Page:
In which I attempt to analyse why we resist taking psychiatric drugs, but suggest that for all their evils, they’re the least worst treatment option for serious endogenous mood disorders.

My reluctant recommendation, if you’re diagnosed bipolar is that you accept the need for a pharmacological treatment, that you very systematically track each drug you take, and carefully assess its effects, and communicate those effects as clearly and decisively as you can to your psychiatrist. Before insisting on a different regimen, you should be clear in your own mind that you have properly assessed that drug after taking it as prescribed. But once you have properly assessed it and found it wanting, don’t hesitate to insist on a change, unless your psychiatrist can offer clear and persuasive reasons for persisting.

The horrible truth is that it can take years to find the right combination of pills to stabilise, and this is the only way – slow and painstaking and terribly hard – to find that combination. Continue reading

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Mitigating your abuse – a checklist for psychiatrists

I am of course not a psychiatrist. But I regularly marvel at the omissions of psychiatrists. Matters that are pure common sense never seem to enter their repertoire, or do so but occasionally.

Patient relationships with psychiatrists and psychologists are inherently abusive, because the moment you have walked out the door and paid the bill, you are forgotten, no matter how ill or desperate you are – and sorry, waving a magic wand and invoking bourgeois capitalist professional detachment doesn’t change this brutal fact any more than does any other kind of magic. Delving into my deepest vulnerabilities, taking my money and then forgetting about me, without necessarily having made a jot of difference to my suffering, IS abusive. This means that as a mental health professional, you better work bloody hard during your consultation to earn your detachment.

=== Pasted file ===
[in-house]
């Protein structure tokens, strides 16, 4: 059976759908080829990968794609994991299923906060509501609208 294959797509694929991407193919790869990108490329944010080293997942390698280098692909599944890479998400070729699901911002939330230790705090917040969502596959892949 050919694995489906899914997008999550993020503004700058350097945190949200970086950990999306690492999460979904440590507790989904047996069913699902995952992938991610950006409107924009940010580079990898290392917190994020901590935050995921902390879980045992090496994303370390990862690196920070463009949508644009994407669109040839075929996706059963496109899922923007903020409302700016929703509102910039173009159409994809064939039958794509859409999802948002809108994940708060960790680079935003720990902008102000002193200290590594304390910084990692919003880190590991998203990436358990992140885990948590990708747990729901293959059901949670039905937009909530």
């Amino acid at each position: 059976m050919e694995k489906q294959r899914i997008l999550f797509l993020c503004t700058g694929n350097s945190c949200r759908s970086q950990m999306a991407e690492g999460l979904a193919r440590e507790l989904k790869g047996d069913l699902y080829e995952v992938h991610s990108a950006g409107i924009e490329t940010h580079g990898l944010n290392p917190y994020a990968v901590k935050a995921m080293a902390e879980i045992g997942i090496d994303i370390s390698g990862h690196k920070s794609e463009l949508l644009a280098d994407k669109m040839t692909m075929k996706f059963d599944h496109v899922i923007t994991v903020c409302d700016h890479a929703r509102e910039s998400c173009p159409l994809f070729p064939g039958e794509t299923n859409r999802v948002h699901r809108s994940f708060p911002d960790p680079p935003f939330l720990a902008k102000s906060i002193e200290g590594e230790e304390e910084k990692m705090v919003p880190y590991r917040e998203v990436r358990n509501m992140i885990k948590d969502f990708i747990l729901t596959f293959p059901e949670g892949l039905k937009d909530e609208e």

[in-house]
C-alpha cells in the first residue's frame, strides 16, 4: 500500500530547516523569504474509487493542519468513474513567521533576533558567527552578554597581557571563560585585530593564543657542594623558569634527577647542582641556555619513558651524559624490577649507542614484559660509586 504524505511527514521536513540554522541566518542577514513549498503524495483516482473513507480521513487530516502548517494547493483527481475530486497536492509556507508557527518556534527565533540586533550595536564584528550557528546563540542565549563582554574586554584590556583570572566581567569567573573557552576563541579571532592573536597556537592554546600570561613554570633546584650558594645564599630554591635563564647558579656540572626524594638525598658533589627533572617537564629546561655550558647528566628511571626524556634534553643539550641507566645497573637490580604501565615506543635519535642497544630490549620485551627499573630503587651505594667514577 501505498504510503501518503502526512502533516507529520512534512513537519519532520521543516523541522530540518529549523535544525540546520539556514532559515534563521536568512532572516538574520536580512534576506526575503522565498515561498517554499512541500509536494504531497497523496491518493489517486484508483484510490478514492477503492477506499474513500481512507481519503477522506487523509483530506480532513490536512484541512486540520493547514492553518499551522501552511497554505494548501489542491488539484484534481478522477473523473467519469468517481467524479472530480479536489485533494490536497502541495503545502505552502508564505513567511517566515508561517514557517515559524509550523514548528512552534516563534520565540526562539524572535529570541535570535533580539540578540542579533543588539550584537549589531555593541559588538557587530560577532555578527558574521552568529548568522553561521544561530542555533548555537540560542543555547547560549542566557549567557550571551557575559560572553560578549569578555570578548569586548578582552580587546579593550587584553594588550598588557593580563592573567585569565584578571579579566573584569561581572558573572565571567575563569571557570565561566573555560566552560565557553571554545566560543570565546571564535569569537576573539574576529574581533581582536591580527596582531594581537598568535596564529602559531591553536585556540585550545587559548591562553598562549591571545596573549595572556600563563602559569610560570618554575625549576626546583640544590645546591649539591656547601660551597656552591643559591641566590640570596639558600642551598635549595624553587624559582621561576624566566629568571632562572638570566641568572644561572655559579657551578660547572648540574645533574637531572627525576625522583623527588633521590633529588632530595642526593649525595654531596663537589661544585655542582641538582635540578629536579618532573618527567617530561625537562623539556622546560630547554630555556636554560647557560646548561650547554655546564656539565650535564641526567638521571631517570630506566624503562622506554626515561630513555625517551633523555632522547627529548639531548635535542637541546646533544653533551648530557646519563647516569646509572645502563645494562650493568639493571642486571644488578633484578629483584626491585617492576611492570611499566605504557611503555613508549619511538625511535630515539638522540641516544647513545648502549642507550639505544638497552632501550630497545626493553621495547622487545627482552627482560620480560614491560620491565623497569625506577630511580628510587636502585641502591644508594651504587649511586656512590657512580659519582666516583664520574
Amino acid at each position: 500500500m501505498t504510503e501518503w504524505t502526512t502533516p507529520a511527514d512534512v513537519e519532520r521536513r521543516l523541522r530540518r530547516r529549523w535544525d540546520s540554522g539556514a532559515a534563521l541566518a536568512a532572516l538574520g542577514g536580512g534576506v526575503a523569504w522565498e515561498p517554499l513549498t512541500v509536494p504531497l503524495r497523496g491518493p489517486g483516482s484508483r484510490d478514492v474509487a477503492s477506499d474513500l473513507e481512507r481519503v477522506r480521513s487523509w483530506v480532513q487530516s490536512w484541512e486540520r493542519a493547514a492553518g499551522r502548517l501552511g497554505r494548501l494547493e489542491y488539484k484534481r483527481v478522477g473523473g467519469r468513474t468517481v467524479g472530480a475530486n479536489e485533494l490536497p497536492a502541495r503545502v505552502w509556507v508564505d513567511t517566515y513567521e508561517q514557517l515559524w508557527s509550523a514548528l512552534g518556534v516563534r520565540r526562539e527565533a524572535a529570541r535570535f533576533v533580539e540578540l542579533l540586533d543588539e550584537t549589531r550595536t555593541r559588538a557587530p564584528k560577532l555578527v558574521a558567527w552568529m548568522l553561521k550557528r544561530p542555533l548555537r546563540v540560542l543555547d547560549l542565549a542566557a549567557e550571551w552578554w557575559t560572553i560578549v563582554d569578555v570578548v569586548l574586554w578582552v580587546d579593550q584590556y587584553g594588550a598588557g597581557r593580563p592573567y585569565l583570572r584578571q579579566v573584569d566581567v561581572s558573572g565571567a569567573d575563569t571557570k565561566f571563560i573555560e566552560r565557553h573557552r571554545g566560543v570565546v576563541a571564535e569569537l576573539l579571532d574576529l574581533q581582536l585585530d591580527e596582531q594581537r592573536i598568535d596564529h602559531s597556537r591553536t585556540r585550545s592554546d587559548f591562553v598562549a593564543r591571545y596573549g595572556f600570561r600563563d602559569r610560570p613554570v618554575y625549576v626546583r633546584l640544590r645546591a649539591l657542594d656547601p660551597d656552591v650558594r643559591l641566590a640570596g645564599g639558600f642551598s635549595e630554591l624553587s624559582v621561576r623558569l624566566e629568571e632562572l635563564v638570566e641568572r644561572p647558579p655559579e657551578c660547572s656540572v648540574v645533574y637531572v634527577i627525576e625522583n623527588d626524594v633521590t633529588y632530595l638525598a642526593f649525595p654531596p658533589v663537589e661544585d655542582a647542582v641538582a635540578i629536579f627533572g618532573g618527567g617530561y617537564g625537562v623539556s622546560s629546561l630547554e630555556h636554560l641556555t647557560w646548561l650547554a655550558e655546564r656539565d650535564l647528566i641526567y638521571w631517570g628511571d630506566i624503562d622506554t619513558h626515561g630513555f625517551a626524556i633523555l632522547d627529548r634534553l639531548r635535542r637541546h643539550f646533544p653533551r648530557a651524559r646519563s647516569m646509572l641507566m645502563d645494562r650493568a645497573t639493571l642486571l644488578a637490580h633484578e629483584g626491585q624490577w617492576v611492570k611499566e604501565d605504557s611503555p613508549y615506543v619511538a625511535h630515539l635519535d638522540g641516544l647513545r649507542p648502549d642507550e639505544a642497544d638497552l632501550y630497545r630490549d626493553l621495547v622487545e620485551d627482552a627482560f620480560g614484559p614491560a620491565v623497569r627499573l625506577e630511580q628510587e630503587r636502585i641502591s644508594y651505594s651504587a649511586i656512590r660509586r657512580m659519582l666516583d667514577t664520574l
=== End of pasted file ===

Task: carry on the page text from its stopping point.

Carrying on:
These are some of the points I believe must be raised in a good consultation.

  • Issues of general psychosocial distress. Relationships, past abuse, work, living circumstances, finances – all these are enormous potential additions to intrinsic psychic distress, yet all are all too often neglected.
  • Lifestyle: Exercise, sleep, quality of food, substance abuse, addictions of habit.
  • What makes me feel good, and what makes me feel bad? What empowers me  or makes me feel powerless. How can I get more of the first, and less of the second?
  • Have I created a care plan to help friends and family assist me? How many people have copies?
  • Adherence! How the hell do you know I’m going to take the pills you nonchalantly prescribe? Ask me how I feel about them. Give me a proper and comprehensive idea of the side-effects. I’ve lost count of the times I’ve returned to a psychiatrist saying, ‘I’m having problems with X,’ and heard the response, ‘Oh yes, that’s sometimes a problem.’ Homicidal thoughts while on fluoxetine/Prozac – no-one told me about those. Thank god, I’d read about them myself. Ask how I’m feeling about the pills, if I have a way of remembering to take them, if I’m reluctant – these questions are vital.